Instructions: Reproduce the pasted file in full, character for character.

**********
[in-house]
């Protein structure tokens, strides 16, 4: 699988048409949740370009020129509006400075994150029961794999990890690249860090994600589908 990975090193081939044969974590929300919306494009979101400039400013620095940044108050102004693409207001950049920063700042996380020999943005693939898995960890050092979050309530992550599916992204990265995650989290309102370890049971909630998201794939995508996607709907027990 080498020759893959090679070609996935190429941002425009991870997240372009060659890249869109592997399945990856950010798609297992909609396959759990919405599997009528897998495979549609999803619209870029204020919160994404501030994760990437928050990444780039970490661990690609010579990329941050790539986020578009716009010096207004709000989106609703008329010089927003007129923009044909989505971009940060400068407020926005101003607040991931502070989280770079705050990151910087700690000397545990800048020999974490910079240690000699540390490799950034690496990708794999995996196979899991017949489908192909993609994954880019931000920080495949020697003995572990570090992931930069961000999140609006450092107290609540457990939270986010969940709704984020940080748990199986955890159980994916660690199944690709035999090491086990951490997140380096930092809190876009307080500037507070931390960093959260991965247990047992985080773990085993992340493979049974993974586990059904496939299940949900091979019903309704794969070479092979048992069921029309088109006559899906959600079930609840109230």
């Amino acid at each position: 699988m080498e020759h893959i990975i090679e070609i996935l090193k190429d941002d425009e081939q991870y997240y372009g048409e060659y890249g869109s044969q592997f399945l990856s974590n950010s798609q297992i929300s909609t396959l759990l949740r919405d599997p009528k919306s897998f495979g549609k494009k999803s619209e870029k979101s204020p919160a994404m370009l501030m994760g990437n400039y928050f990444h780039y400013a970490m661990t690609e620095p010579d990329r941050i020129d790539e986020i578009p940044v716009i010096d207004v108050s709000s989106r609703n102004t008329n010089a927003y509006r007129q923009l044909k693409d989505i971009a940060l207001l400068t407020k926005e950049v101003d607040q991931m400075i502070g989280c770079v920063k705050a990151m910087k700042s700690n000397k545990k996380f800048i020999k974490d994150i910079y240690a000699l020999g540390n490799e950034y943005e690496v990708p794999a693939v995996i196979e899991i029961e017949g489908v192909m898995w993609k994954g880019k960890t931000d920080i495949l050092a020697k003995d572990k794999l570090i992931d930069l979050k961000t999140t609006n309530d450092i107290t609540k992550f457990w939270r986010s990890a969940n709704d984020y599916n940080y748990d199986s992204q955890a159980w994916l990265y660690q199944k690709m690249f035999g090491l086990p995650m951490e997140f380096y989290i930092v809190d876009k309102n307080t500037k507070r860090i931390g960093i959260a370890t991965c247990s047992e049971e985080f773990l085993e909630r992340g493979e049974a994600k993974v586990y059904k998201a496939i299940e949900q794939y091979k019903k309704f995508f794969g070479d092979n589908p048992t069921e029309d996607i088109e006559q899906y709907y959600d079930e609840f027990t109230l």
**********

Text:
[in-house]
């Protein structure tokens, strides 16, 4: 699988048409949740370009020129509006400075994150029961794999990890690249860090994600589908 990975090193081939044969974590929300919306494009979101400039400013620095940044108050102004693409207001950049920063700042996380020999943005693939898995960890050092979050309530992550599916992204990265995650989290309102370890049971909630998201794939995508996607709907027990 080498020759893959090679070609996935190429941002425009991870997240372009060659890249869109592997399945990856950010798609297992909609396959759990919405599997009528897998495979549609999803619209870029204020919160994404501030994760990437928050990444780039970490661990690609010579990329941050790539986020578009716009010096207004709000989106609703008329010089927003007129923009044909989505971009940060400068407020926005101003607040991931502070989280770079705050990151910087700690000397545990800048020999974490910079240690000699540390490799950034690496990708794999995996196979899991017949489908192909993609994954880019931000920080495949020697003995572990570090992931930069961000999140609006450092107290609540457990939270986010969940709704984020940080748990199986955890159980994916660690199944690709035999090491086990951490997140380096930092809190876009307080500037507070931390960093959260991965247990047992985080773990085993992340493979049974993974586990059904496939299940949900091979019903309704794969070479092979048992069921029309088109006559899906959600079930609840109230």
């Amino acid at each position: 699988m080498e020759h893959i990975i090679e070609i996935l090193k190429d941002d425009e081939q991870y997240y372009g048409e060659y890249g869109s044969q592997f399945l990856s974590n950010s798609q297992i929300s909609t396959l759990l949740r919405d599997p009528k919306s897998f495979g549609k494009k999803s619209e870029k979101s204020p919160a994404m370009l501030m994760g990437n400039y928050f990444h780039y400013a970490m661990t690609e620095p010579d990329r941050i020129d790539e986020i578009p940044v716009i010096d207004v108050s709000s989106r609703n102004t008329n010089a927003y509006r007129q923009l044909k693409d989505i971009a940060l207001l400068t407020k926005e950049v101003d607040q991931m400075i502070g989280c770079v920063k705050a990151m910087k700042s700690n000397k545990k996380f800048i020999k974490d994150i910079y240690a000699l020999g540390n490799e950034y943005e690496v990708p794999a693939v995996i196979e899991i029961e017949g489908v192909m898995w993609k994954g880019k960890t931000d920080i495949l050092a020697k003995d572990k794999l570090i992931d930069l979050k961000t999140t609006n309530d450092i107290t609540k992550f457990w939270r986010s990890a969940n709704d984020y599916n940080y748990d199986s992204q955890a159980w994916l990265y660690q199944k690709m690249f035999g090491l086990p995650m951490e997140f380096y989290i930092v809190d876009k309102n307080t500037k507070r860090i931390g960093i959260a370890t991965c247990s047992e049971e985080f773990l085993e909630r992340g493979e049974a994600k993974v586990y059904k998201a496939i299940e949900q794939y091979k019903k309704f995508f794969g070479d092979n589908p048992t069921e029309d996607i088109e006559q899906y709907y959600d079930e609840f027990t109230l």